Proctor's five term-long off-campus programs provide unparalleled experiential learning opportunities as students travel the globe, immerse themselves in different cultures, and learn more about themselves than they ever thought they would. For five of our sophomores, the decision to study abroad at the Cloud Forest School in Monteverde, Costa Rica has transformed their high school experience. Read mid-term updates from the Cloud Forest and try not to be jealous of their experience!
My house in Monteverde is about a fifteen-minute walk from Santa Elena. At least, fifteen minutes to the start of my driveway. Once I walk along the windy mountainous road, I arrive at a delicious bakery. From here, I turn into the road leading to my house. Once I start on this hill, I have the pleasure of its company for another ten minutes. The only way I can think to describe this road is something straight out of the Secret Garden, but on Mount Everest. Although the hill is intense, once I arrive at my house, I realize it was worth the shortness of breath. Overlooking the ocean and countless mountains, my host family’s house sits perched in a clearing, surrounded by thick woods. My favorite part about living so high up is the sunsets. Every night I get to watch as the magnificent Costa Rica sky changes colors as it says goodnight to the sun.
In my home stay in Monteverde, I have two little brothers, a mom, a dad, and a 20-year-old cousin. My two little brothers are 4 and 5 years old. In my own family at home, I am the youngest of seven children, so having two younger siblings is definitely a new experience. I don’t have to take care of them, but we do play a lot of Spanish games that I am not quite sure I understand. It is nice always having two adorable smiling faces in the house wanting to spend time with you.
Monday through Friday, I wake up at 6:30, get dressed, and at 7:00, I go into the kitchen where my breakfast and coffee are waiting. At 7:20, my two brothers, dad, and I get into the car and drive down to the aforementioned bakery, also known as our bus stop. Then, we all get on the bus and go to school. La Creativa, as the locals call it, is, in simple terms, very fun. First of all, compared to Proctor, it doesn’t have as much academic work, and the classes are less strict. This creates an extremely relaxing environment, which leads to less stress and more enjoyable time spent in school. Overlooking the ocean and even more mountains, the school is gorgeous.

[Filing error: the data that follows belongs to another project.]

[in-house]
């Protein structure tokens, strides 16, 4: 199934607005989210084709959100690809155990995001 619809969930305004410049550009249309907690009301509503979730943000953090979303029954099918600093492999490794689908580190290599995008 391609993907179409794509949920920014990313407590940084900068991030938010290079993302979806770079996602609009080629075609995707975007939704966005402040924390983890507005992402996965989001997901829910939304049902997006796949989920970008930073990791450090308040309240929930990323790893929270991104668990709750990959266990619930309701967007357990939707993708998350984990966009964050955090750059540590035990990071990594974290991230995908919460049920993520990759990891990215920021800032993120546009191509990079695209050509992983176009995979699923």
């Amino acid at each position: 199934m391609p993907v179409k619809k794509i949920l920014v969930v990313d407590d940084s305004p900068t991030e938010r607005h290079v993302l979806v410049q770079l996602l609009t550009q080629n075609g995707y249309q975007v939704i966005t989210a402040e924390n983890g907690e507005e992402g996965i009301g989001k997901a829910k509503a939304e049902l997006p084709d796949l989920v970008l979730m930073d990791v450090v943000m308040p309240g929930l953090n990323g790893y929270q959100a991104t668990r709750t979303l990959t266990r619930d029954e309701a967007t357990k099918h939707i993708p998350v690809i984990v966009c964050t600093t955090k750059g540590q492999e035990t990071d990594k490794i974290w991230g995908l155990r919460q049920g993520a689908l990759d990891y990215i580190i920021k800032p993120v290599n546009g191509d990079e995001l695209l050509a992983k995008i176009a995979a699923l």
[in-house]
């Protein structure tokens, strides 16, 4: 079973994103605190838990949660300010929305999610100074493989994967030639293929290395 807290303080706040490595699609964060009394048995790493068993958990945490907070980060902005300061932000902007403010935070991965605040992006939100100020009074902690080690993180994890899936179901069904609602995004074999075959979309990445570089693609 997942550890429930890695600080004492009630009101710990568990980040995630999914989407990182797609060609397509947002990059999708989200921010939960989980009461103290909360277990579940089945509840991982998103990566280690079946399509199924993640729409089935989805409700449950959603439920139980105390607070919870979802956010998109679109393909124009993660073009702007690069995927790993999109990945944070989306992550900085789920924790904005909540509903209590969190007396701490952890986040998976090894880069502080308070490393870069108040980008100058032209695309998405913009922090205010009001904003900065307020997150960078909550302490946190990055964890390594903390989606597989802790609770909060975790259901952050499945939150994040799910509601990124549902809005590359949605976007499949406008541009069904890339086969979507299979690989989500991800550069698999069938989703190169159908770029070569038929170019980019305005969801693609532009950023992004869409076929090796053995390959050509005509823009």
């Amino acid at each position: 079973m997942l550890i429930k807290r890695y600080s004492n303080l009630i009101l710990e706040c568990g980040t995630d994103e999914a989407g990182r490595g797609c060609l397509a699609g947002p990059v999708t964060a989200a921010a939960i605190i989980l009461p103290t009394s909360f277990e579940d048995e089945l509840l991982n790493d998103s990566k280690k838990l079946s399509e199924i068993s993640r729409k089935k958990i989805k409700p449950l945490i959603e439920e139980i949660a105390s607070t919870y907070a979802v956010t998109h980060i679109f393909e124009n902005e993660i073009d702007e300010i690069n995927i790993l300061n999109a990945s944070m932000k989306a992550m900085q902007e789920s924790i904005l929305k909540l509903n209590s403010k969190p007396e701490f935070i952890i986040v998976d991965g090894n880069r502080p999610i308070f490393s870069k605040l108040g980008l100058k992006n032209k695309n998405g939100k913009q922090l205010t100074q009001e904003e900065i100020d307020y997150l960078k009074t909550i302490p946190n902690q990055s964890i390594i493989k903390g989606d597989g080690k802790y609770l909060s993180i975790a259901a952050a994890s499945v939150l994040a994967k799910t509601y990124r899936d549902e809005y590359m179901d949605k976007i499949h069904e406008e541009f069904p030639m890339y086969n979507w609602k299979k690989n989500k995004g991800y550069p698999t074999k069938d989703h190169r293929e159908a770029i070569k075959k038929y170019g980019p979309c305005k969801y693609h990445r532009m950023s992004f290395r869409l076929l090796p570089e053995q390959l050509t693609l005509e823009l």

It has been a roller coaster since I have been in Costa Rica. When I first got here, I’m not gonna lie, I was terrified that I found myself in another country with a family I couldn’t understand and no WiFi (for a teenager this meant I was freaking out). It took about three weeks to actually get settled and to start to become comfortable with the language barrier and being away from home. As I started to get more comfortable, I made some Costa Rican friends I know I will have for a lifetime. After school we have sports, and personally every night I try to watch the sunset. On the weekends we have excursions off to different parts of Costa. We just came back from Playa Hermosa where we “tanned” went to a ranch and ate great food. I have learned so much and continue to learn each day. I’m definitely going to miss it here, but for now, I’m enjoying every minute.
Thus far, I have absolutely loved the off campus Proctor in Costa Rica program. My host family is amazing and has helped my Spanish improve so much. Weekends are great because you do a trip with the Proctor kids and a few kids from school, and then we hang out with our Costa Rican friends the rest of the night. Being in 70 degree weather vs the snow and ice of New Hampshire is an additional bonus.
The beach trip to Playa Hermosa was so much fun. The school selected a great group of kids to join our Proctor group. We started with a crazy safari tour and I have never been so excited to meet a giraffe. We ended the day with swimming and dinner on the beach. The next day entailed a two hour bus ride to a mud spa/hot spring/waterfall/waterslide through a forest. This was great too as we enjoyed more swimming and water volleyball at the stunning beach with 90 degree weather and breathtaking sunsets.
Costa Rica has been great so far. My host family is really nice and welcoming. I have a Host mom, dad, and sister. The house is nice and homey with its three bedrooms, kitchen, and living room. Nothing really unexpected, just a normal house. They have a cat, Lucy and its very nice to have a pet around.
My Homestay family has been one of the best aspects of Costa Rica. I have a younger sister who goes to CEC and a younger brother. We play Spot It and Heads Up. I know that without my host family, Costa Rica would not be the same.
Our Proctor crew was visited by Assistant Head of School Karin Clough and Costa Rican resident Knox Turner '67.